Tim Hunter Post:
Norbert came across this paper, which defines a kind of probabilistic minimalist grammar based on Ed Stabler's formalisation of (non-probabilistic) minimalist grammars, and asked how one might try to sum up "what it all means". I'll mention two basic upshots of what we propose: the first is a simple point about the compatibility of minimalist syntax with probabilistic techniques, and the second is a more subtle point about the significance of the particular nuts and bolts (e.g. merge and move operations) that are hypothesised by minimalist syntacticians. Most or all of this is agnostic about whether minimalist syntax is being considered as a scientific hypothesis about the human language faculty, or as a model that concisely captures useful generalisations about patterns of language use for NLP/engineering purposes.
Norbert noted that it is relatively rare to see minimalist syntax combined explicitly with probabilities and statistics, and that this might give the impression that minimalist syntax is somehow "incompatible" with probabilistic techniques. The straightforward first take-home message is simply that we provide an illustration that there is no deep in-principle incompatibility there.
This, however, is not a novel contribution. John Hale (2006) combined probabilities with minimalist grammars, but this detail was not particularly prominent in that paper because it was only a small piece of a much larger puzzle. The important technical property of Stabler's formulation of minimalist syntax that Hale made use of had been established even earlier: Michaelis (2001) showed that the well-formed derivation trees can be defined in the same way as those of a context-free grammar, and given this fact probabilities can be added in essentially the same straightforward way that is often used to construct probabilistic context-free grammars. So everything one needs for showing that it is at least possible for these minimalist grammars to be supplemented with probabilities has been known for some time.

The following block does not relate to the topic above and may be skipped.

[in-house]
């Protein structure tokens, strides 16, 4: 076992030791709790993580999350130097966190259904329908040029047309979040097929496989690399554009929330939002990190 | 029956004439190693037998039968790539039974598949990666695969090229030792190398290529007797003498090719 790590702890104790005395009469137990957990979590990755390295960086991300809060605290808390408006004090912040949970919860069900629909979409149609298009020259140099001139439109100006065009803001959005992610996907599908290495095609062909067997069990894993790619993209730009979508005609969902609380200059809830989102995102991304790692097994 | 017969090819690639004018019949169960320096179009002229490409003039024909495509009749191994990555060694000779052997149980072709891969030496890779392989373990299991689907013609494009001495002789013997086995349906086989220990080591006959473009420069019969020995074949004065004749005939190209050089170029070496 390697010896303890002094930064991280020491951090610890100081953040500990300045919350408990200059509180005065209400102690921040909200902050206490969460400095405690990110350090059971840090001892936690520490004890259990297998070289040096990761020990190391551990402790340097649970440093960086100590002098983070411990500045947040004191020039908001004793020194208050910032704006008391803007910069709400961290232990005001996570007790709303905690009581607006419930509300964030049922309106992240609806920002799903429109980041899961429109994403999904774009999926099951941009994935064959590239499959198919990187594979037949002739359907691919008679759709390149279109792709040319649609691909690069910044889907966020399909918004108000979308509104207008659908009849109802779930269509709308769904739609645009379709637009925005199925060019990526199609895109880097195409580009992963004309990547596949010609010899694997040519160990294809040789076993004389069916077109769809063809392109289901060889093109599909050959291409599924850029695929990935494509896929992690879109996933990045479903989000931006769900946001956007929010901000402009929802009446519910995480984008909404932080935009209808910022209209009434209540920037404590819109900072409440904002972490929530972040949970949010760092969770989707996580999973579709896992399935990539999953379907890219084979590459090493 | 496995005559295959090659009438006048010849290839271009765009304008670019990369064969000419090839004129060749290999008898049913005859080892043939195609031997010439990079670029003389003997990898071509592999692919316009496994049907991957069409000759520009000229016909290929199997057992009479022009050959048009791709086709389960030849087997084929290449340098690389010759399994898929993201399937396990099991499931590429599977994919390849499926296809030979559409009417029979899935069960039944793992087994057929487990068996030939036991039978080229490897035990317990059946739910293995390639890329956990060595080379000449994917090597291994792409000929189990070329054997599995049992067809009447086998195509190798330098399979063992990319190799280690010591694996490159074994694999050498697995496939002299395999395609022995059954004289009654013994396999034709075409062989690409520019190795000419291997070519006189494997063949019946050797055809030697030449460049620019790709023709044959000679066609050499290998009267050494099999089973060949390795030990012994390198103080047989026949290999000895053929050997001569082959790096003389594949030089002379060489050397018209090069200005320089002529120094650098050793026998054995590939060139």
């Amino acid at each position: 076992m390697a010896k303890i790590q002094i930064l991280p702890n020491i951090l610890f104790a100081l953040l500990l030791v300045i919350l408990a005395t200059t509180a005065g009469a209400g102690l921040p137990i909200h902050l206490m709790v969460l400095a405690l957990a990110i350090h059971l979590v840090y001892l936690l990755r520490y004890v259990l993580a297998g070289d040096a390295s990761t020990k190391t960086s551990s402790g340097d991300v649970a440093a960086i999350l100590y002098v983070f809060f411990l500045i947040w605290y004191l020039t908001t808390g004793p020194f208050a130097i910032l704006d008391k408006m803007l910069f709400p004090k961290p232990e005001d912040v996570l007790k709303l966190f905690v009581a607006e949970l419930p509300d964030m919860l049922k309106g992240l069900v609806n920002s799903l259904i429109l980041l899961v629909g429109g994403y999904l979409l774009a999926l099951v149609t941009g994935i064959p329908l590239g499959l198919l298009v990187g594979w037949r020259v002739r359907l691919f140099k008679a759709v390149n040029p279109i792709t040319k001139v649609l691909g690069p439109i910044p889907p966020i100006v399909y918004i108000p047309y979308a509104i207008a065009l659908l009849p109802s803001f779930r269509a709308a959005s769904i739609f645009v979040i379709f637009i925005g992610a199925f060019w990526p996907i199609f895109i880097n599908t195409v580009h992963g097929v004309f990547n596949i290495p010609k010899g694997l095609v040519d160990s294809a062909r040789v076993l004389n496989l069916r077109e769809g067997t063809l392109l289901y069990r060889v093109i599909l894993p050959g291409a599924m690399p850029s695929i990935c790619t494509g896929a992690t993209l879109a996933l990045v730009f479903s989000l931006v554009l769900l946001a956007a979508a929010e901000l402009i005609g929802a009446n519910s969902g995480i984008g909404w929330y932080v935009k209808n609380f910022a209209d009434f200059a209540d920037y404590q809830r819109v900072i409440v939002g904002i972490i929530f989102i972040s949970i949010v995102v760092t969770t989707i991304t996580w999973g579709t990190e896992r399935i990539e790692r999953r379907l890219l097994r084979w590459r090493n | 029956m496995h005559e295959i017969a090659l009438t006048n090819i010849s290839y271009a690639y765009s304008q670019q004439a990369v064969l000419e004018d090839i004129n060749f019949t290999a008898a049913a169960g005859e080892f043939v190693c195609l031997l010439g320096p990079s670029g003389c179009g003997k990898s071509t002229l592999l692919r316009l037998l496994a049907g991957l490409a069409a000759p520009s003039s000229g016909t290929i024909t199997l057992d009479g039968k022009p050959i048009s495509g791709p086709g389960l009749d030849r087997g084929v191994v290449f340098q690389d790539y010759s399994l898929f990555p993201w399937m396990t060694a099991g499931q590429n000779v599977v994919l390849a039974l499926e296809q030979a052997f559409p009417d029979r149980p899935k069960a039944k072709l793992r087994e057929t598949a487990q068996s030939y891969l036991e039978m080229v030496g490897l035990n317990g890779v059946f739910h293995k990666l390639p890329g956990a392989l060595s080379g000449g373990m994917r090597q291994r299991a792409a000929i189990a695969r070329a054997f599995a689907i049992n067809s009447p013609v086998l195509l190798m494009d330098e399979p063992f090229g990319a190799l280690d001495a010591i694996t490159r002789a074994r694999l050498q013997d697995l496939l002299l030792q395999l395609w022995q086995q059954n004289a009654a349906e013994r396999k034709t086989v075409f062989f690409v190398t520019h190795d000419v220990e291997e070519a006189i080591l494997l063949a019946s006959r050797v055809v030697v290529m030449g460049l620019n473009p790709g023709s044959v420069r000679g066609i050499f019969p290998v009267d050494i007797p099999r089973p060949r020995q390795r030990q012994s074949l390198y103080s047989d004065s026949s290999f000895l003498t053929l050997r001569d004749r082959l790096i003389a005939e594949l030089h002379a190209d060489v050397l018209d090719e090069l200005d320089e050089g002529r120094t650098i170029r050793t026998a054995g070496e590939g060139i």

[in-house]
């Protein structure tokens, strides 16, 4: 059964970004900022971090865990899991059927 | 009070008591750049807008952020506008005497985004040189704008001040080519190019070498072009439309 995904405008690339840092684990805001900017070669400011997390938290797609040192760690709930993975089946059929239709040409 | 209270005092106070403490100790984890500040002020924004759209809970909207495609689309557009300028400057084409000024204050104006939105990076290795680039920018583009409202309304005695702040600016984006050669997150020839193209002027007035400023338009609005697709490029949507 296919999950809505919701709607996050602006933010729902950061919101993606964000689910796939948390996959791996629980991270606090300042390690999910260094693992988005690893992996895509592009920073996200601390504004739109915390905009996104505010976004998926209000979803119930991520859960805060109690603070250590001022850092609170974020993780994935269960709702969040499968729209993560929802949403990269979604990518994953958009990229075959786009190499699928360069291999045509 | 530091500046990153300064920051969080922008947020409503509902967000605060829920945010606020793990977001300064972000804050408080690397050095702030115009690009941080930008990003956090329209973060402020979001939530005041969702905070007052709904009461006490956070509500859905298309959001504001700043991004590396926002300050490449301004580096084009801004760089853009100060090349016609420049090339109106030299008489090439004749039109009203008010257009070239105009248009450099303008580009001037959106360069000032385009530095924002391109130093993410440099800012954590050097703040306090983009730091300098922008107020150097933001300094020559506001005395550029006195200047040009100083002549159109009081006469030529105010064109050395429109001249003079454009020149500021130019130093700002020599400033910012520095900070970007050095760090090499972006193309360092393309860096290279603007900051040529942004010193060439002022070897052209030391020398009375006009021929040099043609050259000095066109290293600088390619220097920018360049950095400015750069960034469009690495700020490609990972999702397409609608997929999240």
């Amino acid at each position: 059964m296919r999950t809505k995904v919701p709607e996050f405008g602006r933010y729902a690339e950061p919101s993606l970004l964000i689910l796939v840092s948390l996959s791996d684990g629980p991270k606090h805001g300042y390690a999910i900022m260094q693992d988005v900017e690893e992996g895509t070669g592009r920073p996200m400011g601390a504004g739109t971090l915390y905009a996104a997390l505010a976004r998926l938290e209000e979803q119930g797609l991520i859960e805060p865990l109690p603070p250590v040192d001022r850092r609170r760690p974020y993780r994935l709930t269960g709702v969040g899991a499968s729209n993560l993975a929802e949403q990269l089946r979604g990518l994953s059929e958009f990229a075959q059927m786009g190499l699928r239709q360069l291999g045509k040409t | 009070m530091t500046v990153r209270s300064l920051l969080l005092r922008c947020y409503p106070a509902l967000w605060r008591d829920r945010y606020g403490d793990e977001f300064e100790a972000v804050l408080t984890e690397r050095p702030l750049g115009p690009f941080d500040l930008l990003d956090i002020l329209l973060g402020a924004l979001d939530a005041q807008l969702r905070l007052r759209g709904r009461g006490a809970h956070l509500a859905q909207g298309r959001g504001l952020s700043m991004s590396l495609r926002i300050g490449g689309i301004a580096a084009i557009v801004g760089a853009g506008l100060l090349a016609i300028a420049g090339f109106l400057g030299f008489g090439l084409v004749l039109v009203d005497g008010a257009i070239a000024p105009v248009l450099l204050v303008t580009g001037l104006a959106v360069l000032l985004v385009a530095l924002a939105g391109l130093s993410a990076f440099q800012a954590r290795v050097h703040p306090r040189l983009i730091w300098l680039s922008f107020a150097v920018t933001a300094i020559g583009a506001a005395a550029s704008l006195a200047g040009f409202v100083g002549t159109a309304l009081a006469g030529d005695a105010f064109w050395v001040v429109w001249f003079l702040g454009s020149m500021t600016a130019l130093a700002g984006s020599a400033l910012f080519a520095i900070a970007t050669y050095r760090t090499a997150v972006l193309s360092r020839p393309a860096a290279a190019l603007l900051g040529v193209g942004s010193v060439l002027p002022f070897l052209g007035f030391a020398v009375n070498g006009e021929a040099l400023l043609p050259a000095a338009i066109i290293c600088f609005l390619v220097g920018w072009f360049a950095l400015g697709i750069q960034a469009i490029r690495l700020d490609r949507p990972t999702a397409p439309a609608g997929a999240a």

While the straightforward Hale/Michaelis approach should dispel any suspicions of a deep in-principle incompatibility, there is a sense in which it does not have as much in common with (non-probabilistic) minimalist grammars as one might want or expect. The second, more subtle take-home message from our paper is a suggestion for how to build on the Hale/Michaelis method in a way that better respects the hypothesised grammatical machinery that distinguishes minimalist/generative syntax from other formalisms.
As mentioned above, an important fact for the Hale/Michaelis method is that minimalist derivations can be given a context-free characterisation; more precisely, any minimalist grammar can be converted into an equivalent multiple context-free grammar (MCFG), and it is from the perspective of this MCFG that it becomes particularly straightforward to add probabilities. The MCFG that results from this conversion, however, "misses generalisations" that the original minimalist grammar captured. (The details are described in the paper, and are reminiscent of the way GPSG encodes long-distance dependencies in context-free machinery by using distinct symbols for, say, "verb phrase" and "verb phrase with a wh-object", although MCFGs do not reject movement transformations in the way that GPSG does.) In keeping with the slogan that "Grammars tell us what to count, and statistical methods tell us how to do the counting", in the Hale/Michaelis method it is the MCFG that tells us what to count, not the minimalist grammar that we began with. This means that the things that get counted are not defined by notions such as merge and move operations, theta roles or case features or wh features, which appeared in the original minimalist grammar; rather, the counts are tied to less transparent notions that emerge in the conversion to the MCFG.
We suggest a way around this hurdle, which allows the "what to count" question to be answered in terms of merge and move and feature-checking and so on (while still relying on the context-free characterisation of derivations to a large extent). The resulting probability model therefore works within the parameters that one would intuitively expect to be laid out for it by the non-probabilistic machinery that defines minimalist syntax; to adopt merge and move and feature-checking and so on is to hypothesise certain joints at which nature is to be carved, and the probability model we propose works with these same joints. Therefore to the extent that this kind of probability model fares empirically better than others based on different nuts and bolts, this would (in principle, prima facie, all else being equal, etc.) constitute evidence in favour of the hypothesis that merge and move operations are the correct underlying grammatical machinery.